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Saudi Journal of Kidney Diseases and Transplantation
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ORIGINAL ARTICLE Table of Contents   
Year : 2015  |  Volume : 26  |  Issue : 1  |  Page : 6-11
Mycobacterial infection and the impact of rifabutin treatment in organ transplant recipients: A single-center study


1 Clinical Tuberculosis and Epidemiology Research Center; Mycobacteriology Research Center, National Research Institute for Tuberculosis and Lung Disease (NRITLD), Masih Daneshvari Hospital, Shahid Beheshti University of Medical Sciences, Tehran, Iran
2 Clinical Tuberculosis and Epidemiology Research Center, National Research Institute for Tuberculosis and Lung Disease (NRITLD), Masih Daneshvari Hospital, Shahid Beheshti University of Medical Sciences, Tehran, Iran
3 Lung Transplantation Research Center, National Research Institute for Tuberculosis and Lung Disease (NRITLD), Masih Daneshvari Hospital, Shahid Beheshti University of Medical Sciences, Tehran, Iran

Correspondence Address:
Dr. Payam Tabarsi
Clinical Tuberculosis and Epidemiology Research Center, National Research Institute of Tuberculosis and Lung Disease, Masih Daneshvari Hospital, Shahid Beheshti University of Medical Sciences, Tehran
Iran
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DOI: 10.4103/1319-2442.148710

PMID: 25579709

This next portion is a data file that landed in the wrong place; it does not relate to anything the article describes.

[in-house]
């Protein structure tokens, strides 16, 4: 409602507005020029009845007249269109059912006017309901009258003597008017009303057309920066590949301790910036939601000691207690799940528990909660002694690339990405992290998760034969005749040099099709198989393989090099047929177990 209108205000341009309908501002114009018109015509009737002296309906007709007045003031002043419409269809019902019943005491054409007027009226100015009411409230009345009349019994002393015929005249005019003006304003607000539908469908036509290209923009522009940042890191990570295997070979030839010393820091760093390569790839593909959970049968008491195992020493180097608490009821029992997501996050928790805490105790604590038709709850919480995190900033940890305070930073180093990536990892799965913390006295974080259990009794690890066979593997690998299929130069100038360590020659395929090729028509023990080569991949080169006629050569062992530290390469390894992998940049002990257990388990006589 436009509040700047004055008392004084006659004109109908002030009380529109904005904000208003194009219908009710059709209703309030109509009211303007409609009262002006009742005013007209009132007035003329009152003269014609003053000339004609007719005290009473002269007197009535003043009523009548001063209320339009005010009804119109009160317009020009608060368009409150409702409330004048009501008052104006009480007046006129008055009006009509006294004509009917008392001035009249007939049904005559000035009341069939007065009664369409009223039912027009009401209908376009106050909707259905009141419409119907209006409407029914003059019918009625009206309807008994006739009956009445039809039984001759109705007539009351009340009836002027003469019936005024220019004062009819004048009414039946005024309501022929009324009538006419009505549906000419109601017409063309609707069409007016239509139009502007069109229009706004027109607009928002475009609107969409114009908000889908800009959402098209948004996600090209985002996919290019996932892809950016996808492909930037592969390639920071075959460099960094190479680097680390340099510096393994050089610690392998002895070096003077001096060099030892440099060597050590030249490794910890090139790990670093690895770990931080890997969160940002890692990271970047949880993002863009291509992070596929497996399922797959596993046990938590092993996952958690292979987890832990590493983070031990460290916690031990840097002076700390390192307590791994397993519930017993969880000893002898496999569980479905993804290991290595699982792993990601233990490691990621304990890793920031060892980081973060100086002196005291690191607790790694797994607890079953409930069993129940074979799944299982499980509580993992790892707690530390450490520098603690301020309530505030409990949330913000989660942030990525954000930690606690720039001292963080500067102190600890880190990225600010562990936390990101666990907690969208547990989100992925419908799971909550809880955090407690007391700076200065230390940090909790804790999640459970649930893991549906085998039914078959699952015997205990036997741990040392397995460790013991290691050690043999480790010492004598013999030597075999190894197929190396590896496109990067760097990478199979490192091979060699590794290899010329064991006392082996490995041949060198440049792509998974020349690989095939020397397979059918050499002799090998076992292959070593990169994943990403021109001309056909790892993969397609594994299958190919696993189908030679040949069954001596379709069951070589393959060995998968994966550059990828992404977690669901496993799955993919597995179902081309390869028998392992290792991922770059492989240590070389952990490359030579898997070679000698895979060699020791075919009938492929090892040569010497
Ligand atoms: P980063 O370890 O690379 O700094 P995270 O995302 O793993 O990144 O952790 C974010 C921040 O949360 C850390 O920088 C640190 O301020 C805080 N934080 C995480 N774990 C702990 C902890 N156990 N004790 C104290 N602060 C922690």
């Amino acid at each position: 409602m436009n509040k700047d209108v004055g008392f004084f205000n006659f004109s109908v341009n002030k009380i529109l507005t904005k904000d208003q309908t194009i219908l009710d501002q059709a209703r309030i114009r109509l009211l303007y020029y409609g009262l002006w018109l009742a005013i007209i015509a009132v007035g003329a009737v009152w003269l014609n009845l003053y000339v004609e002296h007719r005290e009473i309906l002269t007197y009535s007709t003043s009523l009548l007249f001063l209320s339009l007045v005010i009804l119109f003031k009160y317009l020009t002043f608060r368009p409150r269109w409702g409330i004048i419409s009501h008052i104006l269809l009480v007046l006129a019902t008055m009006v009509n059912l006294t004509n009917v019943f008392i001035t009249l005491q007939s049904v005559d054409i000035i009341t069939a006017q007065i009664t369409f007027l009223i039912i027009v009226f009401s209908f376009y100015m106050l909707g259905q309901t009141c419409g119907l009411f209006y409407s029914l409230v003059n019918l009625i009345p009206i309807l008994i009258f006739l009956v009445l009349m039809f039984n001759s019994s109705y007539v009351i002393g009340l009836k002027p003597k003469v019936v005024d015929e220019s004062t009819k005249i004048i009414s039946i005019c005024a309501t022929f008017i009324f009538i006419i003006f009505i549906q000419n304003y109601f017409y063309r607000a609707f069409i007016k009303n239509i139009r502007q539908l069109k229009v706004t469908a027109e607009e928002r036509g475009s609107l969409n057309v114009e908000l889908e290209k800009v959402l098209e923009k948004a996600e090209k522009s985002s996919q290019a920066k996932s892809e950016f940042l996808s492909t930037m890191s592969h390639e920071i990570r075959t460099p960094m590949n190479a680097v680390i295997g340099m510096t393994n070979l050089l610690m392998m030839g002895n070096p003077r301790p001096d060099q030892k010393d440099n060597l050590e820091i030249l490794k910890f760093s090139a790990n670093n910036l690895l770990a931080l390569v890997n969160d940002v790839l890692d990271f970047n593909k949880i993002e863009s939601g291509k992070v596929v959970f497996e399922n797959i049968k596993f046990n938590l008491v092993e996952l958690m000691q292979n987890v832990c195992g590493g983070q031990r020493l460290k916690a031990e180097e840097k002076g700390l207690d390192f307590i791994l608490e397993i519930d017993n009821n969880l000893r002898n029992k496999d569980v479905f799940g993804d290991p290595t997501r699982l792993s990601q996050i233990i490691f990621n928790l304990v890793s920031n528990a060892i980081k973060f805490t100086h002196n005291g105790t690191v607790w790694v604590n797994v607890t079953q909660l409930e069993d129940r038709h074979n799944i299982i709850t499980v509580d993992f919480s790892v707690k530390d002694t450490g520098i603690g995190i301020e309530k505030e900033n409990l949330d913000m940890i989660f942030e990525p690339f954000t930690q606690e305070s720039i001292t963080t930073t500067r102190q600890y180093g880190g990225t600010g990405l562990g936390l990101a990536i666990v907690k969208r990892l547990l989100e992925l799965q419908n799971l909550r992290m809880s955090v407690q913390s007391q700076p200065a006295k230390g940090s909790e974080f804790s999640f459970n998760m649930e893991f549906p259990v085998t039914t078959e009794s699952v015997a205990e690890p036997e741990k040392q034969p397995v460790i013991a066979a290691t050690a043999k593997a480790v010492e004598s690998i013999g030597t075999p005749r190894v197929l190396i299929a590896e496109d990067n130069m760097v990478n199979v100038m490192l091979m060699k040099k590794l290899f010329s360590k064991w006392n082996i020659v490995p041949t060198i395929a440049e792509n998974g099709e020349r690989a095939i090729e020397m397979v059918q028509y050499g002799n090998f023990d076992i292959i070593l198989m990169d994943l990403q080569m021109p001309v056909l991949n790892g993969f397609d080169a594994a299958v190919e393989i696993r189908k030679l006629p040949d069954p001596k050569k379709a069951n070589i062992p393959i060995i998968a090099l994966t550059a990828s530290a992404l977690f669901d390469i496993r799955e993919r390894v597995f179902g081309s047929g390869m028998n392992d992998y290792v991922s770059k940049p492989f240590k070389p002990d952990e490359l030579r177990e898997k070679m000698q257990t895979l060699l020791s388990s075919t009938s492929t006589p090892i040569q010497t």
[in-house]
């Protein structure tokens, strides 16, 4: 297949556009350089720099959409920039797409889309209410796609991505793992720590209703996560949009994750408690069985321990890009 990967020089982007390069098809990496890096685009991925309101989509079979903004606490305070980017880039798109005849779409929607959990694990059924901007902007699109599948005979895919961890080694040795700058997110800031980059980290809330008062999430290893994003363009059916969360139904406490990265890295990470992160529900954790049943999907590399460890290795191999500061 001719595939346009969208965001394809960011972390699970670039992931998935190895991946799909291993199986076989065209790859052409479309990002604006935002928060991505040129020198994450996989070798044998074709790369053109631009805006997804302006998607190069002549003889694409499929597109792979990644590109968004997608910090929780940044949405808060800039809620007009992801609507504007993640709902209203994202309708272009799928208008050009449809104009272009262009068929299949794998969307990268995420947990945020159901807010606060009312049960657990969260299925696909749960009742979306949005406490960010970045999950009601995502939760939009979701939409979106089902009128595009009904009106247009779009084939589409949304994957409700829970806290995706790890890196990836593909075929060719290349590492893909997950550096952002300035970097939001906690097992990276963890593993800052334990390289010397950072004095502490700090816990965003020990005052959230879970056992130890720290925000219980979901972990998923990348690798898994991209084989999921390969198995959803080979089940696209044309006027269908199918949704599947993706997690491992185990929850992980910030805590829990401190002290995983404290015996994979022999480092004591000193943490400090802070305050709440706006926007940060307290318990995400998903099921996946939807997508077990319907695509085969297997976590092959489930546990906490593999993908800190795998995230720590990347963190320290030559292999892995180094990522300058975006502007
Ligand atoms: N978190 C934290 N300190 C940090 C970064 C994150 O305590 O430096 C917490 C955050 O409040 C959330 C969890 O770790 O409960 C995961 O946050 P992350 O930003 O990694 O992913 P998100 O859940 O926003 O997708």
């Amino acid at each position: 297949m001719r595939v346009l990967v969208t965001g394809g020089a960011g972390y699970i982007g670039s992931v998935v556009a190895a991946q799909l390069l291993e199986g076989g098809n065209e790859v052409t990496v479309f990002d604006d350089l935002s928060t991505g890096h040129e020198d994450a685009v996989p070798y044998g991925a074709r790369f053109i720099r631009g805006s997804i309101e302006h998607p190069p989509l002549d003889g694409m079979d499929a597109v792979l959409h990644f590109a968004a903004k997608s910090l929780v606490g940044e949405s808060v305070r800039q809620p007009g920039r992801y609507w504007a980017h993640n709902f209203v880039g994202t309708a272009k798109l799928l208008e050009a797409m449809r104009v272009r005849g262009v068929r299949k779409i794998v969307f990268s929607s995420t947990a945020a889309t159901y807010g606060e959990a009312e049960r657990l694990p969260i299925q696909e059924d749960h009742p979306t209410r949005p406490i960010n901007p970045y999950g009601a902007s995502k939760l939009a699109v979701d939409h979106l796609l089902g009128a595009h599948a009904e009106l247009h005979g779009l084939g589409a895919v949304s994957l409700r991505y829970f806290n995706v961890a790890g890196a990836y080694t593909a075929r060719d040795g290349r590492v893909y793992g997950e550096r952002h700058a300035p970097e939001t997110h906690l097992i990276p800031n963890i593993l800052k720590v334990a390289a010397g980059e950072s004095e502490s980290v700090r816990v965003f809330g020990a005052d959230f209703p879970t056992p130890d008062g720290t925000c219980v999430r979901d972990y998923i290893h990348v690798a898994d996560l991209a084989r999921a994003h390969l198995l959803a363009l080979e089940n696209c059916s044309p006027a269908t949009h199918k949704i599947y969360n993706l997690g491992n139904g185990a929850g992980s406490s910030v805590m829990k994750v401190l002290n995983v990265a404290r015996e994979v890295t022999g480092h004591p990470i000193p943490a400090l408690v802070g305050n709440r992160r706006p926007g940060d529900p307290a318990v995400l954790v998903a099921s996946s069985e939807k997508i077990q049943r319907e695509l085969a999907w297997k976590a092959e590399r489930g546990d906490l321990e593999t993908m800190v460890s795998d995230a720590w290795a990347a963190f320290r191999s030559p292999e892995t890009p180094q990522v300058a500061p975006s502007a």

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Tuberculosis (TB) is a frequently encountered infection among organ transplant recipients in developing countries, and the incidence of infection after the first year of transplantation is considerably high. In this study, the impact of rifabutin treatment on organ transplant recipients with TB infection was evaluated with respect to the trend of infection, management and outcome. The medical records of 26 post-transplant patients who received an organ transplant between 2004 and 2012 and later diagnosed with TB of different organs were reviewed retrospectively. We retrieved data regarding clinical features as well as treatment and outcomes. The median time interval between transplantation and TB was 36 months (IQR 12-101 months). The most common form of infection was pulmonary/pleural TB. All our subjects received rifabutin instead of rifampin in the anti-TB treatment regime as rifabutin is a less-potent inducer of cytochrome P-450. All patients responded satisfactorily to the treatment and maintained excellent allograft function. Moreover, we did not have any mortality among our recipients. Drug-induced hepatitis was observed in nine (35%) patients. Rifabutin is an excellent alternative medication to rifampin in the setting of TB management. Hepatotoxicity is a potential risk for treatment because of the potential additive toxicity of immunosuppressive drugs.


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